Ask the Rabbi - 254
13 November 1999; Issue #254
- G-d’s Little Joke
- Frum, Ain't It?
- Bad Mouth
- Yiddle Riddle
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Name@Withheld from Beckville, Texas wrote:
Sometimes I feel like G-d put me down here as a joke. How can I fight this hopeless feeling?
G-d is totally Benevolent. When He creates something, it is always with a positive purpose in mind.
The Talmud states that although plants and animals were created en masse, the human being was created alone in order to teach us that each person as an individual is vital to the world. We are created "in the image of G-d," meaning that we have an infinite soul, a moral capacity, and free will. If you are challenged by life, you have also been given the power and strength to overcome the challenge.
Everyone has failures and sometimes feels hopeless. But we are also given the power to recoup our strength and to carry on. I suggest reading an excellent book by Dr. Abraham Twersky, called "Let Us Make Man."
It might help you to know that your feelings are not uncommon. All great people have struggled with the riddle of existence, and everyone feels down at times.
Yonasan Shapiro wrote:
What is the definition of "frum" and what determines if you ain’t "frum?"
Dear Yonasan Shapiro,
Frum is a Yiddish word. It originally meant "pious." In Europe, when all Jews were Torah-observant, "frum" meant one who was exceptionally religious and righteous.
Today, when so many Jews are not Torah-observant, "frum" has come to mean anyone who believes in the Torah and is observant of its laws.
Xandra from Florence, Vermont wrote:
What is my obligation if I walk into or through a room where five people are engaged in lashon hara (derogatory speech) about another worker who is temporarily absent?
It is a Torah prohibition to listen to derogatory speech. Therefore, if you have no business in the room at the time, then it is a mitzvah to leave. And joining the group or expressing interest in what is being said is prohibited. If you need to be in the room for some reason, then you have to try to listen to as little as possible, and try not to accept any of it as fact.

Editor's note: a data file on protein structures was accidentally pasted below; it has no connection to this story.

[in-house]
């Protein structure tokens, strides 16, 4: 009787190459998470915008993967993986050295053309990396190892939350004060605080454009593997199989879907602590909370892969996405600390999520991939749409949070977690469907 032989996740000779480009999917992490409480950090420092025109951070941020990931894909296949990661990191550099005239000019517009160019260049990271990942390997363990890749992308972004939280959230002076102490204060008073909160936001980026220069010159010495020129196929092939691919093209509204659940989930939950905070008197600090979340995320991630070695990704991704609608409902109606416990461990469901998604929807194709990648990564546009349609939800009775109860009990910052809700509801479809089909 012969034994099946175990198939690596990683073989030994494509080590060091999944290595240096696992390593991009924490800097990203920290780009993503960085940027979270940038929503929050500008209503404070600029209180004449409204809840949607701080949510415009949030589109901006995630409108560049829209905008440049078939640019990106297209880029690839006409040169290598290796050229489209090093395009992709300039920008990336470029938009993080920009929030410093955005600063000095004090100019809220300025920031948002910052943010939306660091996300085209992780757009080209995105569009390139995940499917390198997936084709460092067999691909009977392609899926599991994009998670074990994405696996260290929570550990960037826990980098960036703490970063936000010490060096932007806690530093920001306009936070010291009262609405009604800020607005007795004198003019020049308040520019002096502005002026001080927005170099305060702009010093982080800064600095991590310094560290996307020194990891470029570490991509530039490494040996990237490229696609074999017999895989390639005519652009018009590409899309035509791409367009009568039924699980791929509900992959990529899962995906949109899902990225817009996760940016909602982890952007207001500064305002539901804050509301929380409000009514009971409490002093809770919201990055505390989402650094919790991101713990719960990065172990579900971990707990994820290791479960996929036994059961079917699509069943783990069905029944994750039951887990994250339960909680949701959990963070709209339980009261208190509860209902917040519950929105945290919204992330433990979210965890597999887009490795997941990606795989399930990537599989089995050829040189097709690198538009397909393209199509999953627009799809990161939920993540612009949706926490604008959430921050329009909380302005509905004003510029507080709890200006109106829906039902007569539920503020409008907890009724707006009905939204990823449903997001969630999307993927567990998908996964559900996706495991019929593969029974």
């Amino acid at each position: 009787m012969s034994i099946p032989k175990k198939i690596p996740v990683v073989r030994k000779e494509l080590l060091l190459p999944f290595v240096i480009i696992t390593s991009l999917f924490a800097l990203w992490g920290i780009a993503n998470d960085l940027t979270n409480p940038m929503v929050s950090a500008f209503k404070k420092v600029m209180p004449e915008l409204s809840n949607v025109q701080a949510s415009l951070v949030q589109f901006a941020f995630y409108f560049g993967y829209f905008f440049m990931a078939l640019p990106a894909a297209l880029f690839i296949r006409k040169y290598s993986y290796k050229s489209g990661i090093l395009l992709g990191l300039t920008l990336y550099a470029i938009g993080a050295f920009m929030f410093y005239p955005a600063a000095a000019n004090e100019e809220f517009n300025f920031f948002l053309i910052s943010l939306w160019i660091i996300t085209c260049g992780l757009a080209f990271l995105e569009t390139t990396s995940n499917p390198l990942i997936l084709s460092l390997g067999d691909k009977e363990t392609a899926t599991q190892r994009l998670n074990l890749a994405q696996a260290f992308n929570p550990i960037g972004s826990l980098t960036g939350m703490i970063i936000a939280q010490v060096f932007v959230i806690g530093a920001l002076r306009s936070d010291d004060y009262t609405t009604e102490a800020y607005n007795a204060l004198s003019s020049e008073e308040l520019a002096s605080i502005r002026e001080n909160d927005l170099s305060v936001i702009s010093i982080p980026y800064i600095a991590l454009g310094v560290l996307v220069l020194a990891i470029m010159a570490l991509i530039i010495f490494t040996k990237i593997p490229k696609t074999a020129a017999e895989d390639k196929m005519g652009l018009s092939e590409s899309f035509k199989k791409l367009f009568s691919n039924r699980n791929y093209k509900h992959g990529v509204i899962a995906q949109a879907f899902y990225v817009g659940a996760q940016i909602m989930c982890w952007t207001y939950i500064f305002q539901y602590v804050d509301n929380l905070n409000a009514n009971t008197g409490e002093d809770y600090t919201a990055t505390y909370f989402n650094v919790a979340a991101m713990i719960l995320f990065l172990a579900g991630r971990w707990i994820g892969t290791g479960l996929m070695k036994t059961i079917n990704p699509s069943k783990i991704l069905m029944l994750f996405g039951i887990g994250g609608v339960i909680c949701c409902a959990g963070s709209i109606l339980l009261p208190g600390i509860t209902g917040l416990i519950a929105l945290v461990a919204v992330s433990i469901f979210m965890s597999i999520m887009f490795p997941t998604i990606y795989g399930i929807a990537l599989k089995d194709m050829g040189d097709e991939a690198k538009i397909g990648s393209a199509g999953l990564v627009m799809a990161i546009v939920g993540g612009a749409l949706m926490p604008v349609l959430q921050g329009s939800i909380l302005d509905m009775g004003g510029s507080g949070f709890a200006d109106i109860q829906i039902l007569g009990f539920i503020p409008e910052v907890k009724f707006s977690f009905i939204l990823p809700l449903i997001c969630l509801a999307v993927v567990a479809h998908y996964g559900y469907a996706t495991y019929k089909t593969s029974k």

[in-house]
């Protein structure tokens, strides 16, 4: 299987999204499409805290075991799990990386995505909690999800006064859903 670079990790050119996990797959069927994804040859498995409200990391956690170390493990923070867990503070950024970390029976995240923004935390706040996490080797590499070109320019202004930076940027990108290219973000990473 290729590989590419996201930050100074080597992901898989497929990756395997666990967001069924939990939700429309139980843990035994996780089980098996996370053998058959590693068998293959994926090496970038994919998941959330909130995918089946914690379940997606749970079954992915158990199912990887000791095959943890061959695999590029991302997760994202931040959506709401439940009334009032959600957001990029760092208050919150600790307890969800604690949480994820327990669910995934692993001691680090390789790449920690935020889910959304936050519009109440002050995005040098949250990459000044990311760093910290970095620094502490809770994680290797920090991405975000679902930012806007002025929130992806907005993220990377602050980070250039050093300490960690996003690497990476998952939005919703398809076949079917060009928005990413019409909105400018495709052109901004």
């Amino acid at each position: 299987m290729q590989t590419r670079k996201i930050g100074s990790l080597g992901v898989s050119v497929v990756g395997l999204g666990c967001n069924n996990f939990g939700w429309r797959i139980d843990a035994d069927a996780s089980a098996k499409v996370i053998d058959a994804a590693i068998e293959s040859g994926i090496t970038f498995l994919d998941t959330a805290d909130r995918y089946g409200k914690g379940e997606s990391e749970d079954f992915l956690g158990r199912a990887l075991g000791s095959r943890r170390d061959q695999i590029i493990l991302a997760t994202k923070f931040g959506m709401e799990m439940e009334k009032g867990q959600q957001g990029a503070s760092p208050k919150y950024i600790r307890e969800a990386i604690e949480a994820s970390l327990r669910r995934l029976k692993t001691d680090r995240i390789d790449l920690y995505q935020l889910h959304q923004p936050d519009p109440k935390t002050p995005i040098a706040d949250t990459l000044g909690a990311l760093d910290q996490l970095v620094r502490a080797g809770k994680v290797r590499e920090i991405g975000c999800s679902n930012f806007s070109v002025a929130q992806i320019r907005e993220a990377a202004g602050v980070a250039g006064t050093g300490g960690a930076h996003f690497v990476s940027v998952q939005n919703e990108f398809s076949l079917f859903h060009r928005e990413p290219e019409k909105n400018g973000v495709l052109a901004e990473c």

Certain leniencies apply to listening without the intent of accepting. Mainly, if you think some benefit may come out of it for you — for example, they are speaking about someone whom you are considering for a business partner — or, alternatively, if by listening you think that you will be able to rectify some wrong, then it may be permitted to listen. Here too, you’re only allowed to suspect that the information might be true in order to protect yourself, but you’re not allowed to believe it as fact.
Sources: Sefer Chafetz Chaim, Hilchot Lashon Hara, Klal 6
In which weekly parsha (Torah portion) is the number of verses equal to the numerical value of the last word of the parsha?
The Public Domain
Comments, quibbles, and reactions concerning previous "Ask-the-Rabbi" features.
Re: Goodyear (Ask the Rabbi # 251 ):
In a recent edition, you wrote about the year 5760. I wanted to add something my Grandfather, Rabbi Harold Konovitch, said about the year 5760. He foresees this year as a wonderful one for Jewish people. Why? Because when you add up the digits of the year, 5+7+6+0, what do you get? 18! Chai! Life!
Re: Correction (Ask the Rabbi # 249 ):
Sisera was the leader of the Canaanite army based in Hazor, not Assyrian, as you wrote.
Re: Rabbi Tatz’s Classes (http://www.ohrnet.org/audio/ra/tatz/index.htm):
To Ohr Somayach for putting Rabbi Tatz’s Torah classes on the web, I’d like to thank you — his lectures are literally changing my life. Thank you again — you have a share in each person’s Olam Haba (eternal reward) created by the personal impact of these lectures which you disseminate. Ya’asher Koach!
- Written by Rabbi Reuven Lauffer, Rabbi Reuven Subar, Rabbi Mordecai Becher, Rabbi Baruch Rappaport, Rabbi Elimelech Meisels, Rabbi Moshe Yossef and other
Rabbis at Ohr Somayach Institutions / Tanenbaum College, Jerusalem, Israel.
- General Editor: Rabbi Moshe Newman
- Production Design: Eli Ballon
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